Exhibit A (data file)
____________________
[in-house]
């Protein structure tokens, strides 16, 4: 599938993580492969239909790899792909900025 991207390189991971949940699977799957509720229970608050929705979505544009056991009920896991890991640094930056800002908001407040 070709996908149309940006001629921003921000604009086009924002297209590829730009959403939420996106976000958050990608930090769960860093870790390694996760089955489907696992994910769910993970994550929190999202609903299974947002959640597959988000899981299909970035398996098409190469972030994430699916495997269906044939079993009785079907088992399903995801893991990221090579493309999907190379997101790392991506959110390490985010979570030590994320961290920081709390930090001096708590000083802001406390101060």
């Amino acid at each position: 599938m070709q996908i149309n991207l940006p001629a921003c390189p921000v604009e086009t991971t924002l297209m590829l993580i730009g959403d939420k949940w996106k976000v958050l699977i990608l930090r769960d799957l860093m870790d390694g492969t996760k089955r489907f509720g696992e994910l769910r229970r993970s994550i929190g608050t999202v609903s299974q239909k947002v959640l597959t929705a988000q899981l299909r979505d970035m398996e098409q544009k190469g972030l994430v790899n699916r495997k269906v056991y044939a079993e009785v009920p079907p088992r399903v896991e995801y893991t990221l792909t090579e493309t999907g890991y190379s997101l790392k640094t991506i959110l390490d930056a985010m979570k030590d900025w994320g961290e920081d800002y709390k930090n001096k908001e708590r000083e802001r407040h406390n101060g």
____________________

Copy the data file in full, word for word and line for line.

[in-house]
């Protein structure tokens, strides 16, 4: 599938993580492969239909790899792909900025 991207390189991971949940699977799957509720229970608050929705979505544009056991009920896991890991640094930056800002908001407040 070709996908149309940006001629921003921000604009086009924002297209590829730009959403939420996106976000958050990608930090769960860093870790390694996760089955489907696992994910769910993970994550929190999202609903299974947002959640597959988000899981299909970035398996098409190469972030994430699916495997269906044939079993009785079907088992399903995801893991990221090579493309999907190379997101790392991506959110390490985010979570030590994320961290920081709390930090001096708590000083802001406390101060």
């Amino acid at each position: 599938m070709q996908i149309n991207l940006p001629a921003c390189p921000v604009e086009t991971t924002l297209m590829l993580i730009g959403d939420k949940w996106k976000v958050l699977i990608l930090r769960d799957l860093m870790d390694g492969t996760k089955r489907f509720g696992e994910l769910r229970r993970s994550i929190g608050t999202v609903s299974q239909k947002v959640l597959t929705a988000q899981l299909r979505d970035m398996e098409q544009k190469g972030l994430v790899n699916r495997k269906v056991y044939a079993e009785v009920p079907p088992r399903v896991e995801y893991t990221l792909t090579e493309t999907g890991y190379s997101l790392k640094t991506i959110l390490d930056a985010m979570k030590d900025w994320g961290e920081d800002y709390k930090n001096k908001e708590r000083e802001r407040h406390n101060g």